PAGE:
That very day, Anita who is a SAHM,  shared with us how she started her quilt business via her blog The mother of two also offered tips on how to register a business while Debbie gave us some ideas on how to work out the pricing of a product.

They also mentioned the importance of support from husbands and the significance of doing things that one is passionate about.

As I recently launched my new website editorexpress which offers editorial services, I find the the session very helpful. Just knowing that  there are mothers out there who are doing well at juggling their roles as a full time mum and a business owner, make me realise that I am on track.

In search of a playschool for active kids

October 12, 2009


Three months after my three-year-old son started playschool he refused to return. He’d given me indications that he wasn’t that interested in the school. But I didn’t take him seriously at first.

My intention of sending him to a play school is so he can play with other children around his age. And my idea of a play school is a place where young children learn through play. In fact that was the understanding that I got from looking at the school’s toddlers program as well as from my conversation with the supervisor.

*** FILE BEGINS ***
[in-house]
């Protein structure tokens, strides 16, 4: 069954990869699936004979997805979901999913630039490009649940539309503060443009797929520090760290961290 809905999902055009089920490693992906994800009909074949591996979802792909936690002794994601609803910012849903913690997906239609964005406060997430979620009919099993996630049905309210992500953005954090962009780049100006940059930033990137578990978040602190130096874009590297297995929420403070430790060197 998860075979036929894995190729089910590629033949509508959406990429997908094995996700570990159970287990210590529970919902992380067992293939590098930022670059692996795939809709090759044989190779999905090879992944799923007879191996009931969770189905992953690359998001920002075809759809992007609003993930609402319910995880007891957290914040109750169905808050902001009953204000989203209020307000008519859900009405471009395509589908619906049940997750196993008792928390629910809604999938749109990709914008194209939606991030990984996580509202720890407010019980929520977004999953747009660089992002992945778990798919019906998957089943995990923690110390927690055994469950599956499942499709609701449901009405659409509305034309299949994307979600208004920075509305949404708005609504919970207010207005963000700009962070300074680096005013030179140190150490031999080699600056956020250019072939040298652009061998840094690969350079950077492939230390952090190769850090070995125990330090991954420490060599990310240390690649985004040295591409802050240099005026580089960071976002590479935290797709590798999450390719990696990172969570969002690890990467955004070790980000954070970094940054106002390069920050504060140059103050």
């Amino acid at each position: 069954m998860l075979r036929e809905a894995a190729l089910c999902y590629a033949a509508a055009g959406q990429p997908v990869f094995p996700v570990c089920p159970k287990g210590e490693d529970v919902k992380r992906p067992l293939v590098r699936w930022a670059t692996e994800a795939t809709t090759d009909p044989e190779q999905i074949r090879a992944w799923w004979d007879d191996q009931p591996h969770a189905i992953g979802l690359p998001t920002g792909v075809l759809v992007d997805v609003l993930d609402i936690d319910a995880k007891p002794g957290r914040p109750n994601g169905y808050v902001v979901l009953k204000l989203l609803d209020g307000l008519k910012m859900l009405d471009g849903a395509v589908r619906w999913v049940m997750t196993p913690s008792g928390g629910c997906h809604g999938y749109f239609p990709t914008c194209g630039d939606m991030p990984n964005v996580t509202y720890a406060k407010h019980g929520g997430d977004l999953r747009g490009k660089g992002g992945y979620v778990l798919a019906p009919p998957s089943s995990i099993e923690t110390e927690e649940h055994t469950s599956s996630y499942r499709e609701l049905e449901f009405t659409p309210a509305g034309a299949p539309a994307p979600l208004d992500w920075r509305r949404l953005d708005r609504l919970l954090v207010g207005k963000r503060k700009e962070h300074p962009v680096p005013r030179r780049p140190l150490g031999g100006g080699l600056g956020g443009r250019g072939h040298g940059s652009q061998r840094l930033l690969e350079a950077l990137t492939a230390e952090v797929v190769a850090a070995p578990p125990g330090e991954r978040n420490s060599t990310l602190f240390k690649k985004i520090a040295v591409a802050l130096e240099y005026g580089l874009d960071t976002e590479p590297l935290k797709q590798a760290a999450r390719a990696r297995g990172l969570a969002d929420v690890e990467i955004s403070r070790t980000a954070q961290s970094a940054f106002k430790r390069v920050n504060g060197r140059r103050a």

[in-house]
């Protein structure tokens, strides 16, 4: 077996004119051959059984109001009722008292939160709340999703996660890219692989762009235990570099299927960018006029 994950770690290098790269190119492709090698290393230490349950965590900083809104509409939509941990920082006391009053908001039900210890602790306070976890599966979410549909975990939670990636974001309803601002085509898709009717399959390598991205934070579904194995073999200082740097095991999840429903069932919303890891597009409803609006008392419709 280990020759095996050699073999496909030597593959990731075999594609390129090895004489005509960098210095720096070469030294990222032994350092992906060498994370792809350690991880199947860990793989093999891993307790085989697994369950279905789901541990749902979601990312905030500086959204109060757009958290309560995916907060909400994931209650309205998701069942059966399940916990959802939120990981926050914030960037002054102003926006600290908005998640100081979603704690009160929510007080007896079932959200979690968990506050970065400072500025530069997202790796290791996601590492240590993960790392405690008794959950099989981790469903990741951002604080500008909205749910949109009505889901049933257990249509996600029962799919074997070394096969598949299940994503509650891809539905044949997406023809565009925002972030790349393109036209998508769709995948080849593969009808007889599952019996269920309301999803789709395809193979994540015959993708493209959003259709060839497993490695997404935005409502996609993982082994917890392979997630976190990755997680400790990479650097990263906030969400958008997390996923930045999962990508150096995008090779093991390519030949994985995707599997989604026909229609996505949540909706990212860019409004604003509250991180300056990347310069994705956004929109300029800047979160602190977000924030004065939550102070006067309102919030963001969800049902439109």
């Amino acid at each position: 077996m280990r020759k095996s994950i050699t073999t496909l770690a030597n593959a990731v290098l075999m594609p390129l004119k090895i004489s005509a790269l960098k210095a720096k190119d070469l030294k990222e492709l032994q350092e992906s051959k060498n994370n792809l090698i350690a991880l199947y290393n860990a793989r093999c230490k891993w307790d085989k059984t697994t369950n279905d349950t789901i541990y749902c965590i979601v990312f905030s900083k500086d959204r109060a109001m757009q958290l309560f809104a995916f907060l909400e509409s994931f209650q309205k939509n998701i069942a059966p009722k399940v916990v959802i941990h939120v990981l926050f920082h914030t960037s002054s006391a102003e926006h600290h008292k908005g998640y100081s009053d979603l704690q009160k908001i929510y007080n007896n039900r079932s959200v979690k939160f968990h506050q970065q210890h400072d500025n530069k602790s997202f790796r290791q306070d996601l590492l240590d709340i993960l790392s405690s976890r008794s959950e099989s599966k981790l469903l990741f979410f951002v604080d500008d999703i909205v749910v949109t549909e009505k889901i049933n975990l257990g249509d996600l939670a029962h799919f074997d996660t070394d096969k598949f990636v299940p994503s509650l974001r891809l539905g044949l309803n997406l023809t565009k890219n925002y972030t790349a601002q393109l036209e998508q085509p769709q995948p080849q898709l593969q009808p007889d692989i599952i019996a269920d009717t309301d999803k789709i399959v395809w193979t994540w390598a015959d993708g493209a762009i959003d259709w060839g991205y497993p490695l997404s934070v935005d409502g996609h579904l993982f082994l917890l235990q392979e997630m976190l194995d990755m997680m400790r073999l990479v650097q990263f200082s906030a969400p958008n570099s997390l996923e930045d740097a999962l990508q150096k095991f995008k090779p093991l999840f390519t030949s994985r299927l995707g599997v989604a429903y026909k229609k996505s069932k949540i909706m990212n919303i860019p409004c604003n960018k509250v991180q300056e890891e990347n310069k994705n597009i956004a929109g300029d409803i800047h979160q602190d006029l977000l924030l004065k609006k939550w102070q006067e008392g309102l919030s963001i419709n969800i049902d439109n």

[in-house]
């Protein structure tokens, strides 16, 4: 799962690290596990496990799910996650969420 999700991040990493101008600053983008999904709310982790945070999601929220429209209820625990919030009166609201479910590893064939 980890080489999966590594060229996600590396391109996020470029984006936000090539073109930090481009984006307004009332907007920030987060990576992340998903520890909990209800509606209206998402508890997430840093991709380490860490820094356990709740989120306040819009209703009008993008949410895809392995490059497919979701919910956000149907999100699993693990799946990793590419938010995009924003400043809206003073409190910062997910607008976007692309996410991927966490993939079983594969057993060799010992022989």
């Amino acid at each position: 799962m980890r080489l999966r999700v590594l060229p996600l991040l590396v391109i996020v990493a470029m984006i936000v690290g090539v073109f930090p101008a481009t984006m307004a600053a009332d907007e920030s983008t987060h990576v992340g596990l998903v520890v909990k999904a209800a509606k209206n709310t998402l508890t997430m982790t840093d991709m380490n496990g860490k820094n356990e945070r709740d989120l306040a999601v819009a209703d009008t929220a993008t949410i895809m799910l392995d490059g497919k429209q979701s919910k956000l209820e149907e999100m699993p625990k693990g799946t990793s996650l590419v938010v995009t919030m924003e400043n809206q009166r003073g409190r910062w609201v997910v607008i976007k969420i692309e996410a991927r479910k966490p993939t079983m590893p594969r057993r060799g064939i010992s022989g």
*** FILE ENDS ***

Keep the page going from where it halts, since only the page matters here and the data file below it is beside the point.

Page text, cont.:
But I soon found out that the teacher expected my son to sit still in class. This is impossible as he is a very active child. And if something doesn’t capture him there is no way he will give it any attention. Almost everyday when I picked him up from school he complained about being scolded by the teacher, “because I didn’t listen.”

I tried talking to the teacher who labeled my son as “hyper” in his first week at school. (I later realised her choice of word was due to her lack of understanding of the word “hyper”. She is also more fluent in Malay than in English). I told her that I just wanted to get my son to play with other kids but she was more keen on getting my son to hold a pencil correctly! She also  complained that my son didn’t want to share and have very short attention span.